Starting next year, Google will consider your webpage’s Core Web Vitals as an SEO ranking signal. Core Web Vitals include Loading (i.e., speed), Interactivity (i.e., responsiveness), and Visual Stability.
To give website owners transparency into the status of Core Web Vitals, Google released a dedicated report in Search Console aptly named – Core Web Vitals. The overall intent with this metric is to score a page’s user experience.
SEO Practice Lead Alex Swope considers this news significant, “Whenever Google adds a report to Search Console, I stand up and take notice.” He continued, “Google is telling us that particular attention will be paid to the quality of the user’s on-page experience moving forward.”
Considering the business impact, Account Director Ethan Reese anticipates digital publishers that rely on ads for revenue being particularly affected, “As a user, how many times have you been reading an article and you suddenly get dropped elsewhere on the page because an out-of-sight ad loaded late? That is the type of poor experience Google is trying to discourage here. If I’m a publisher or a local news outlet, Core Web Vitals just became a pillar of my go-forward digital strategy.”
When asked about how WebMechanix customer websites are responding to Core Web Vitals so far, Swope enthusiastically shared that “We’ve always valued a content and user-centric experience which aligns with what Google is now increasingly focusing on. While there are optimizations to be made before these new ranking signals kick in next year, we believe our customers will experience nothing but upside as a result of Core Web Vitals”.
Reese added, “Yeah, I think as a marketer, I lean towards tactics that produce immediate business results, but producing results doesn’t have to compromise the user experience, which is something our UX Leadership team has been saying for years, their end-user-advocacy has really set us up for success here.”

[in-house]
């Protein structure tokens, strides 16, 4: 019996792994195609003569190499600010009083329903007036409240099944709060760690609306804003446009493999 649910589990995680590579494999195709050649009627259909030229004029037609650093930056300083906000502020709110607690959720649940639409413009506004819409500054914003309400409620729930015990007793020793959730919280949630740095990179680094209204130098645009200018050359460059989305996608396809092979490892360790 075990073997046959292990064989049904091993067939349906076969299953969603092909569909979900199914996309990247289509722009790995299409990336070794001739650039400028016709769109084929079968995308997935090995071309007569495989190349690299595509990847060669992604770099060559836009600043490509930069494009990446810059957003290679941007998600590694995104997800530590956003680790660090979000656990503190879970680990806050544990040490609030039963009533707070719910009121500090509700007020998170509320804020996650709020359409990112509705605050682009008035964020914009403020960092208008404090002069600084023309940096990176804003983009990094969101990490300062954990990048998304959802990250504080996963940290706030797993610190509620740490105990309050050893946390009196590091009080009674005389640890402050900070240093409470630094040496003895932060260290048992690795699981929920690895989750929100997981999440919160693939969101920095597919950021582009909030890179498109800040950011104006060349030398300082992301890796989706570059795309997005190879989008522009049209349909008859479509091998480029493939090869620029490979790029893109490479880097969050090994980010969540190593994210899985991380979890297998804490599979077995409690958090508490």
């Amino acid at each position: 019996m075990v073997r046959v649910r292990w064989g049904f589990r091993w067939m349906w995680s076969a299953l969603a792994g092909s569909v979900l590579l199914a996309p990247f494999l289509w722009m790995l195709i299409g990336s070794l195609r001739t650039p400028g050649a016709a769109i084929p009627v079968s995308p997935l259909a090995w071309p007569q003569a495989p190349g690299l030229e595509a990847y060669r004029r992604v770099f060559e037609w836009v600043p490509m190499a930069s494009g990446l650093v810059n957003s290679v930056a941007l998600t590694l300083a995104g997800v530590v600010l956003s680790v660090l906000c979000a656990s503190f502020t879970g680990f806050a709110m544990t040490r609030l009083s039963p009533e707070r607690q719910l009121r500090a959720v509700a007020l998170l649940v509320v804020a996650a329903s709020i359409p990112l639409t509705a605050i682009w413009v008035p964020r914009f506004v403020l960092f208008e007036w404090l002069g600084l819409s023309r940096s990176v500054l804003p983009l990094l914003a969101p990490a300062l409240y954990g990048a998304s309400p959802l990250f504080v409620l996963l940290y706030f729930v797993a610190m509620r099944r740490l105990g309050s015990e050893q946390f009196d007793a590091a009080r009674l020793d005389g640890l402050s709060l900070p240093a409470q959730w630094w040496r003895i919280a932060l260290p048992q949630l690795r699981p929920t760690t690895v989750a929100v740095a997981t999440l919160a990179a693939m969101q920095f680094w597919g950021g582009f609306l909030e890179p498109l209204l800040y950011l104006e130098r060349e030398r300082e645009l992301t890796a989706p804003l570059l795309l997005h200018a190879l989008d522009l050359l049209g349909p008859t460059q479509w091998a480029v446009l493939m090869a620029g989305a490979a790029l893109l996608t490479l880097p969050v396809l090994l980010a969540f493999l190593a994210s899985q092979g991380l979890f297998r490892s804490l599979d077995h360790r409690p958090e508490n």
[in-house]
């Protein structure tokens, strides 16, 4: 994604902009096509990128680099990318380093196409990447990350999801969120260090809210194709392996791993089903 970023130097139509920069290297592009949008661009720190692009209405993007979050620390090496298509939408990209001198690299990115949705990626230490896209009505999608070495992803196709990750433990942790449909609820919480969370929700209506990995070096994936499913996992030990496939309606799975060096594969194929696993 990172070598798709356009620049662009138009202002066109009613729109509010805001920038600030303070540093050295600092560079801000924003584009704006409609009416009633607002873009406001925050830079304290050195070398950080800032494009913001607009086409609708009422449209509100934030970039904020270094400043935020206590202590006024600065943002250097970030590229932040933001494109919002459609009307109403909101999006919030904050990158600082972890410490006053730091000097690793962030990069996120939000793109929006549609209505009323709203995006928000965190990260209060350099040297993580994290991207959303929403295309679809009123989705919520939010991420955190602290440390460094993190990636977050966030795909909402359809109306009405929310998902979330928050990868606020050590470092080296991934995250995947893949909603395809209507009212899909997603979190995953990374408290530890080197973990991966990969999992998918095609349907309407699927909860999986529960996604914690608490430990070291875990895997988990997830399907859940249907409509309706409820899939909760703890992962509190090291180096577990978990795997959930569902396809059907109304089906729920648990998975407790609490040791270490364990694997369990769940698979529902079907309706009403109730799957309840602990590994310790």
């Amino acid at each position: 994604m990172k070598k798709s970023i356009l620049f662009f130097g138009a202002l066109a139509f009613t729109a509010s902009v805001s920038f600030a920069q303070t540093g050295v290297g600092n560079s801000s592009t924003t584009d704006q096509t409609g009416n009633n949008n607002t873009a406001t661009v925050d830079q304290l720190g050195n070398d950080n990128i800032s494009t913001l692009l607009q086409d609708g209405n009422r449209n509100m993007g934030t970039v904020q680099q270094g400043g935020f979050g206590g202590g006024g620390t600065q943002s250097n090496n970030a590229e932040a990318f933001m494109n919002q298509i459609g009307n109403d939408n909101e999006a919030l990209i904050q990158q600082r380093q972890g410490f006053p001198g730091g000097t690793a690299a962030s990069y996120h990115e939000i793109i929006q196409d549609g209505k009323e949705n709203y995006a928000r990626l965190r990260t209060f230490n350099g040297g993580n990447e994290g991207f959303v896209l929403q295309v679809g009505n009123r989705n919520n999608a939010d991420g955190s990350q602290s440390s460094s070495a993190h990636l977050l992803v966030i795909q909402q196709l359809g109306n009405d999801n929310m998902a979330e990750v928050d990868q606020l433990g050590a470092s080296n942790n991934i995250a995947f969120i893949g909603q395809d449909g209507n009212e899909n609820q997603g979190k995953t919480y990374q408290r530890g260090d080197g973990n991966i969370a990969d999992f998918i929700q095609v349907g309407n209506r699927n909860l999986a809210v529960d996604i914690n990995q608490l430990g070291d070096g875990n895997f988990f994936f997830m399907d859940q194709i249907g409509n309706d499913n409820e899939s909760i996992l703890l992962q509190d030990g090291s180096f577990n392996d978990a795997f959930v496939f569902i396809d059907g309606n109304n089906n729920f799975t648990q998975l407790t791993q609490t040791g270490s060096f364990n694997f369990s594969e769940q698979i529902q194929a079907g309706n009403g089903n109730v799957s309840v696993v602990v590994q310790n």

Having good Core Vital scores won’t guarantee good rankings. It is one of many factors that Google considers.
One part of Core Vitals to look out for is First Content Paint (FCP), which is about how fast the initial page loads.
A good portion of Core Vital changes to improve your score would require web development. However, marketers can analyze and identify specific things, such as pages that load slowly and unnecessary elements slowing down a page. Google’s Page Speed Insights tool and Search Console can help with that.
How a page shifts or changes while a page loads is what their Cumulative Layout Shift (CLS) score is all about. Marketers can move user interface elements below the fold to improve their CLS score. Using set size attribute dimensions for any media (video, images, GIFs, infographics, etc.) will help with this score.
What do you think Core Web Vitals means for the future of SEO? How might your business be impacted? Comment below, and Alex and Ethan will dive into the issue with you.
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